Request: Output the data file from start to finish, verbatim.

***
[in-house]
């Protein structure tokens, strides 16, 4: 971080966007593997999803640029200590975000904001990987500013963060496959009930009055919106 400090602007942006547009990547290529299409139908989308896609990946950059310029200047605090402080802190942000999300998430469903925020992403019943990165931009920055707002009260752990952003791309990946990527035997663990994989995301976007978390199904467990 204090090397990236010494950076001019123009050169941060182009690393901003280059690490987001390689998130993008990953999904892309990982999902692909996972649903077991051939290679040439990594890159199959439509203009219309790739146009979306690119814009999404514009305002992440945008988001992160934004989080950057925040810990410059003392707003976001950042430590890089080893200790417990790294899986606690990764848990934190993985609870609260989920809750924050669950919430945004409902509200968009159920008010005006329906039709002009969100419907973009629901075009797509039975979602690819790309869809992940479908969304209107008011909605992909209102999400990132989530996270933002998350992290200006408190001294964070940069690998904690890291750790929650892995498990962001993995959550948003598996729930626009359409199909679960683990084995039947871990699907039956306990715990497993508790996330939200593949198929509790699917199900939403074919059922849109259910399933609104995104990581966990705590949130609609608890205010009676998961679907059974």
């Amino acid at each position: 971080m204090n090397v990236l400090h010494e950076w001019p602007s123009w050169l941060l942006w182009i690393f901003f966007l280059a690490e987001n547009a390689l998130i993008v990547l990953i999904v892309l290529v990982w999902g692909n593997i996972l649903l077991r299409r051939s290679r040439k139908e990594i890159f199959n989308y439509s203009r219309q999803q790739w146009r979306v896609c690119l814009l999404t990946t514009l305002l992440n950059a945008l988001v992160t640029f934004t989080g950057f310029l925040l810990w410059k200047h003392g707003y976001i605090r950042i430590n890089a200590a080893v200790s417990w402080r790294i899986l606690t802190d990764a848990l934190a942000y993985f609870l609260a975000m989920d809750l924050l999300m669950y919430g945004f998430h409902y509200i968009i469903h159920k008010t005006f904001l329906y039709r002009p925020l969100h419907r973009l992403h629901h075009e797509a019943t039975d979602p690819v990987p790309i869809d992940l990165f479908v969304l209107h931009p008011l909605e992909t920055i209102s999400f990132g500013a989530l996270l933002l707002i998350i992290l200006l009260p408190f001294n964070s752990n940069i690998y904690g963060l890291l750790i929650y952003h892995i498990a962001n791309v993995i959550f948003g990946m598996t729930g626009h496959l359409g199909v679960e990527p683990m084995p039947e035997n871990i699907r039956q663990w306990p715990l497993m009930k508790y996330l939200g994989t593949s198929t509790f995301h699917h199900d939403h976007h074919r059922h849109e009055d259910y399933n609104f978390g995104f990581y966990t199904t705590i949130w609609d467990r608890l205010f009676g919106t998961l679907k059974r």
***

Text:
[in-house]
């Protein structure tokens, strides 16, 4: 971080966007593997999803640029200590975000904001990987500013963060496959009930009055919106 400090602007942006547009990547290529299409139908989308896609990946950059310029200047605090402080802190942000999300998430469903925020992403019943990165931009920055707002009260752990952003791309990946990527035997663990994989995301976007978390199904467990 204090090397990236010494950076001019123009050169941060182009690393901003280059690490987001390689998130993008990953999904892309990982999902692909996972649903077991051939290679040439990594890159199959439509203009219309790739146009979306690119814009999404514009305002992440945008988001992160934004989080950057925040810990410059003392707003976001950042430590890089080893200790417990790294899986606690990764848990934190993985609870609260989920809750924050669950919430945004409902509200968009159920008010005006329906039709002009969100419907973009629901075009797509039975979602690819790309869809992940479908969304209107008011909605992909209102999400990132989530996270933002998350992290200006408190001294964070940069690998904690890291750790929650892995498990962001993995959550948003598996729930626009359409199909679960683990084995039947871990699907039956306990715990497993508790996330939200593949198929509790699917199900939403074919059922849109259910399933609104995104990581966990705590949130609609608890205010009676998961679907059974």
């Amino acid at each position: 971080m204090n090397v990236l400090h010494e950076w001019p602007s123009w050169l941060l942006w182009i690393f901003f966007l280059a690490e987001n547009a390689l998130i993008v990547l990953i999904v892309l290529v990982w999902g692909n593997i996972l649903l077991r299409r051939s290679r040439k139908e990594i890159f199959n989308y439509s203009r219309q999803q790739w146009r979306v896609c690119l814009l999404t990946t514009l305002l992440n950059a945008l988001v992160t640029f934004t989080g950057f310029l925040l810990w410059k200047h003392g707003y976001i605090r950042i430590n890089a200590a080893v200790s417990w402080r790294i899986l606690t802190d990764a848990l934190a942000y993985f609870l609260a975000m989920d809750l924050l999300m669950y919430g945004f998430h409902y509200i968009i469903h159920k008010t005006f904001l329906y039709r002009p925020l969100h419907r973009l992403h629901h075009e797509a019943t039975d979602p690819v990987p790309i869809d992940l990165f479908v969304l209107h931009p008011l909605e992909t920055i209102s999400f990132g500013a989530l996270l933002l707002i998350i992290l200006l009260p408190f001294n964070s752990n940069i690998y904690g963060l890291l750790i929650y952003h892995i498990a962001n791309v993995i959550f948003g990946m598996t729930g626009h496959l359409g199909v679960e990527p683990m084995p039947e035997n871990i699907r039956q663990w306990p715990l497993m009930k508790y996330l939200g994989t593949s198929t509790f995301h699917h199900d939403h976007h074919r059922h849109e009055d259910y399933n609104f978390g995104f990581y966990t199904t705590i949130w609609d467990r608890l205010f009676g919106t998961l679907k059974r």